Once I start to get a bearing on the actions and major players taking place, as well as the political-economy and historical causes of contemporary events, I force myself to stop as ask, “Who is missing?”
Usually, it’s easy to learn about politicians and military commanders. Sometimes we learn about victims of violence at the moment of or soon after their victimhood. Occasionally but all too rarely do we hear from opposition political leaders. Activists, social movements, community groups, and other civil society actors are almost always absent from the news round ups. Women’s groups, for example, or students, or farmer cooperatives or whoever, are often actively engaging in the big questions and events of their country but their contributions are overlooked by inside politicians and military and by outside researchers, reporters, policy makers, military.
This overlooking harms the most impacted people by further marginalizing their power. The priorities, perspectives, and carefully reasoned, nuanced recommendations of the most impacted people are the complex answers to oversimplified questions. The onus is on the researcher, observer, journalist, aid worker to seek out these perspectives, listen to them, learn from them, consider them, ideally to act in solidarity with them.
Obviously, easier declared than done.
The first step is to embrace the humility of not knowing. And embrace a healthy fear of the clumsiness that comes from wielding giant paws in a delicate and intricate situation you will never be properly scaled to see. And then, ask questions, seek diverse answers, listen, listen, listen, and act carefully and while honoring overlooked perspectives.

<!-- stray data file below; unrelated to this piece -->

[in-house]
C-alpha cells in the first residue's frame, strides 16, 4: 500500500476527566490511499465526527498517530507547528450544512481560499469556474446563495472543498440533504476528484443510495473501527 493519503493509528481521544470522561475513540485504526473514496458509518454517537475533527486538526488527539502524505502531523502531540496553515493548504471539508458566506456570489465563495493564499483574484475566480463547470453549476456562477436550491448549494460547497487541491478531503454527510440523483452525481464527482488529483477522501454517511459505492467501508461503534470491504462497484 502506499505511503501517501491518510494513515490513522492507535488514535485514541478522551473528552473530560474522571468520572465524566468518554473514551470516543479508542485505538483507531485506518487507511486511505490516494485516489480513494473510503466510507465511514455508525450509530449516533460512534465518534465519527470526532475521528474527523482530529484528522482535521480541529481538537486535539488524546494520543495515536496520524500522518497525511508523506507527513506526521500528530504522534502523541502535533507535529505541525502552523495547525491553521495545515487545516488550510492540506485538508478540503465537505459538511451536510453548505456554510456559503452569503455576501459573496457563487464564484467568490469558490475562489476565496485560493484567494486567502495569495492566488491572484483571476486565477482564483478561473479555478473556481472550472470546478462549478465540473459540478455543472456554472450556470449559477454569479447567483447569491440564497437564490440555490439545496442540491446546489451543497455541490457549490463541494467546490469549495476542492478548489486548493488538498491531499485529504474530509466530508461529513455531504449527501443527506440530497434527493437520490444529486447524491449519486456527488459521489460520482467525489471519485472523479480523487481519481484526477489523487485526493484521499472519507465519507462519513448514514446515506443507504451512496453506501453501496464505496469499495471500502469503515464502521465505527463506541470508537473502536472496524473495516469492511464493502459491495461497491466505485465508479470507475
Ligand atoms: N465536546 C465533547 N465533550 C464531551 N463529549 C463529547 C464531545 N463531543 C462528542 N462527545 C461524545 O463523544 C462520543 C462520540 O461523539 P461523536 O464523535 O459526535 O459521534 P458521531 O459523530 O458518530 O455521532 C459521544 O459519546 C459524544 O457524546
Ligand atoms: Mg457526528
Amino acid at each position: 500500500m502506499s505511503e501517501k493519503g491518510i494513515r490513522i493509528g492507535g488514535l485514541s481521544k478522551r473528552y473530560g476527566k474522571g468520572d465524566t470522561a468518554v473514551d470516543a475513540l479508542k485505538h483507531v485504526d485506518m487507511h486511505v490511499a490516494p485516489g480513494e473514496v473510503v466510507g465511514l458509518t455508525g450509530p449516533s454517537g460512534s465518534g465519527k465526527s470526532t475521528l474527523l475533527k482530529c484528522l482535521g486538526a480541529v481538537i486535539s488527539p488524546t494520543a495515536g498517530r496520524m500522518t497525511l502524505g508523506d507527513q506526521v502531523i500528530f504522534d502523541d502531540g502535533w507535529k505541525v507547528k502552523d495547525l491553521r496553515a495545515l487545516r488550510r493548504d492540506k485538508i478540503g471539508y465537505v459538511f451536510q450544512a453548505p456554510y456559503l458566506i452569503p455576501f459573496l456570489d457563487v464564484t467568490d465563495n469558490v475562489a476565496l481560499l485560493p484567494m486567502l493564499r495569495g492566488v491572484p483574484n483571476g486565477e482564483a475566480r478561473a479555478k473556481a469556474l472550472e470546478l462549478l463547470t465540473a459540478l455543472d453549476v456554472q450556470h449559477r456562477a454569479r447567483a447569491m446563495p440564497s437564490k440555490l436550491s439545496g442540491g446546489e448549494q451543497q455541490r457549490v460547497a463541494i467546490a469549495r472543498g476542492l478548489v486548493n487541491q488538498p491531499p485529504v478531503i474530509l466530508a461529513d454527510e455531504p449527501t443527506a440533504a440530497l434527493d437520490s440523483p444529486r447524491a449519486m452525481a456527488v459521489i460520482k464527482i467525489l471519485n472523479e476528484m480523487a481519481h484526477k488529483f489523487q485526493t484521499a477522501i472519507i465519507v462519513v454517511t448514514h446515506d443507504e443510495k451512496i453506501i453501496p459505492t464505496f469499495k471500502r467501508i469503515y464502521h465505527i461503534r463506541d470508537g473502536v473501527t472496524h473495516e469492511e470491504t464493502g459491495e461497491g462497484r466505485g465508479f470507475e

In CAR, the situation seems interesting, because an oft-overlooked perspective has come into power. Catherine Samba-Panza, the former mayor of Bangui, was elected President of CAR by the National Assembly. Samba-Panza is a woman, a lawyer, and an activist against excision and other forms of violence against women. Like Liberia’s first woman president, Ellen Johnson Sirleaf, before her, Samba-Panza comes from a business background, elected on a platform of neutrality and commitment to technocratic governance in the midst of conflict. I have no idea whatsoever in what ways her role will be constrained by the structural conditions of the office she holds, and in what ways her vocal commitments to ending the conflict, women’s rights, and technocratic governance may be corrupted by the same office. But I am very anxious, hopeful, to see and to listen.
4) Finally, level up.
Once you’ve gotten your overview (this is where I’m almost at), you have to figure out what material is essential to be able to namedrop and what’s important to deeply understand. For vocab words (names, armed groups, places, relevant treaties or whathaveyou, timelines), sometimes it’s worth it to actually make flash cards or write out lists and memorize them. I accidentally forgot the year of the Malian coup in front of someone when I first arrived to Mali in this fall, even though I’d been immersed in researching and writing on it as it took place, and hoooboy did it make me look ignorant. Memorize that vocab!
I always try to read at least one nonfiction book and one fiction book about every country I visit or work in. This isn’t always possible, but it’s a good goal. Nonfiction for depth and novels for culture, feeling, emotion. Goodreads has some good lists of recommended books by country; the Great African Reads book club has threads discussing books for each country in Africa. I’m looking forward to starting Dark Age: Political Odyssey of Bokassa.
Statistics on the humanitarian situation, which includes information about the numbers, locations, and living conditions of displaced people; country-wide food and health needs; security and violence; maps; and overviews of the current, planned, and requested aid can be found at these humanitarian coordinating hubs:
Annd that’s all I’ve got. Feel free to reply with your recommended CAR readings or your own strategies for going from “totally clueless” to “smartypants” on some subject, place, or event.